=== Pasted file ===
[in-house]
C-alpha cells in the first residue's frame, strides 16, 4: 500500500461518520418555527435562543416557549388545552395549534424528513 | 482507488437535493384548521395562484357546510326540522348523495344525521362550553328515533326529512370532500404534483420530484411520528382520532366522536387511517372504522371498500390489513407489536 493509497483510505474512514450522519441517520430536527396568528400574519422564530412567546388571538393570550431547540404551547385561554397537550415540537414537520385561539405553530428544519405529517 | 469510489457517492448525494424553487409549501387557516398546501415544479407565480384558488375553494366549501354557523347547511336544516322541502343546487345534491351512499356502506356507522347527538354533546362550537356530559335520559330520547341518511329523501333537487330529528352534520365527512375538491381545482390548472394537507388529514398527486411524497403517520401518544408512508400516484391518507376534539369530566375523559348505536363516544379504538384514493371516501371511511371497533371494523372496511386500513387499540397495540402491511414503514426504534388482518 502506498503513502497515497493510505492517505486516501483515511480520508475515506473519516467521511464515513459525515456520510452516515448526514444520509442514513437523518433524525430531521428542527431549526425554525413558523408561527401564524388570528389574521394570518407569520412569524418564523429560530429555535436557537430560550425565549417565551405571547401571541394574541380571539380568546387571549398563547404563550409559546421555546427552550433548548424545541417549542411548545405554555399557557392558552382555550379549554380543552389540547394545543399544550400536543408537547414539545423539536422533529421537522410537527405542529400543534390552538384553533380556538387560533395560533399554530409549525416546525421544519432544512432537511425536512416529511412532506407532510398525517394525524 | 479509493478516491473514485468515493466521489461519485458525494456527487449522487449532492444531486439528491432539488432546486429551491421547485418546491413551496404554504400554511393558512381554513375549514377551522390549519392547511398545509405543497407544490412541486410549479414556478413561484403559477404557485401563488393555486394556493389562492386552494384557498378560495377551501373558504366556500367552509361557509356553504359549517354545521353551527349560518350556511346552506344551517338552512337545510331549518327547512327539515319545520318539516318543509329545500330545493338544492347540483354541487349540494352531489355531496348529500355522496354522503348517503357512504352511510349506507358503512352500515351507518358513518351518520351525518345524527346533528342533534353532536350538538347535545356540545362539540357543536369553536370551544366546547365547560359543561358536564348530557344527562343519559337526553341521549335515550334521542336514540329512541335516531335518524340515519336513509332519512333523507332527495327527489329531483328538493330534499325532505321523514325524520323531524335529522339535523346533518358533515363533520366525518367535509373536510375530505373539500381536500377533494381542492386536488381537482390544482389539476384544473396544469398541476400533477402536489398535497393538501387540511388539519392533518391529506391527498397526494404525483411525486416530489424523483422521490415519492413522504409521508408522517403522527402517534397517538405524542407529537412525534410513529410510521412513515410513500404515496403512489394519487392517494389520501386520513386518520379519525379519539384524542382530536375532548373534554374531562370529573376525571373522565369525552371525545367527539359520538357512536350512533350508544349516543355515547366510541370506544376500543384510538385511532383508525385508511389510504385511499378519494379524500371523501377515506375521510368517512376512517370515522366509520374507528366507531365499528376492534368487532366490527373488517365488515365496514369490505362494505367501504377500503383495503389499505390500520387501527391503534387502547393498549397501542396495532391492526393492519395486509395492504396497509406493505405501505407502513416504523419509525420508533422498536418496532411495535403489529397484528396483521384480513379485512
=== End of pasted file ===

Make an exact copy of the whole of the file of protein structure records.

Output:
[in-house]
C-alpha cells in the first residue's frame, strides 16, 4: 500500500461518520418555527435562543416557549388545552395549534424528513 | 482507488437535493384548521395562484357546510326540522348523495344525521362550553328515533326529512370532500404534483420530484411520528382520532366522536387511517372504522371498500390489513407489536 493509497483510505474512514450522519441517520430536527396568528400574519422564530412567546388571538393570550431547540404551547385561554397537550415540537414537520385561539405553530428544519405529517 | 469510489457517492448525494424553487409549501387557516398546501415544479407565480384558488375553494366549501354557523347547511336544516322541502343546487345534491351512499356502506356507522347527538354533546362550537356530559335520559330520547341518511329523501333537487330529528352534520365527512375538491381545482390548472394537507388529514398527486411524497403517520401518544408512508400516484391518507376534539369530566375523559348505536363516544379504538384514493371516501371511511371497533371494523372496511386500513387499540397495540402491511414503514426504534388482518 502506498503513502497515497493510505492517505486516501483515511480520508475515506473519516467521511464515513459525515456520510452516515448526514444520509442514513437523518433524525430531521428542527431549526425554525413558523408561527401564524388570528389574521394570518407569520412569524418564523429560530429555535436557537430560550425565549417565551405571547401571541394574541380571539380568546387571549398563547404563550409559546421555546427552550433548548424545541417549542411548545405554555399557557392558552382555550379549554380543552389540547394545543399544550400536543408537547414539545423539536422533529421537522410537527405542529400543534390552538384553533380556538387560533395560533399554530409549525416546525421544519432544512432537511425536512416529511412532506407532510398525517394525524 | 479509493478516491473514485468515493466521489461519485458525494456527487449522487449532492444531486439528491432539488432546486429551491421547485418546491413551496404554504400554511393558512381554513375549514377551522390549519392547511398545509405543497407544490412541486410549479414556478413561484403559477404557485401563488393555486394556493389562492386552494384557498378560495377551501373558504366556500367552509361557509356553504359549517354545521353551527349560518350556511346552506344551517338552512337545510331549518327547512327539515319545520318539516318543509329545500330545493338544492347540483354541487349540494352531489355531496348529500355522496354522503348517503357512504352511510349506507358503512352500515351507518358513518351518520351525518345524527346533528342533534353532536350538538347535545356540545362539540357543536369553536370551544366546547365547560359543561358536564348530557344527562343519559337526553341521549335515550334521542336514540329512541335516531335518524340515519336513509332519512333523507332527495327527489329531483328538493330534499325532505321523514325524520323531524335529522339535523346533518358533515363533520366525518367535509373536510375530505373539500381536500377533494381542492386536488381537482390544482389539476384544473396544469398541476400533477402536489398535497393538501387540511388539519392533518391529506391527498397526494404525483411525486416530489424523483422521490415519492413522504409521508408522517403522527402517534397517538405524542407529537412525534410513529410510521412513515410513500404515496403512489394519487392517494389520501386520513386518520379519525379519539384524542382530536375532548373534554374531562370529573376525571373522565369525552371525545367527539359520538357512536350512533350508544349516543355515547366510541370506544376500543384510538385511532383508525385508511389510504385511499378519494379524500371523501377515506375521510368517512376512517370515522366509520374507528366507531365499528376492534368487532366490527373488517365488515365496514369490505362494505367501504377500503383495503389499505390500520387501527391503534387502547393498549397501542396495532391492526393492519395486509395492504396497509406493505405501505407502513416504523419509525420508533422498536418496532411495535403489529397484528396483521384480513379485512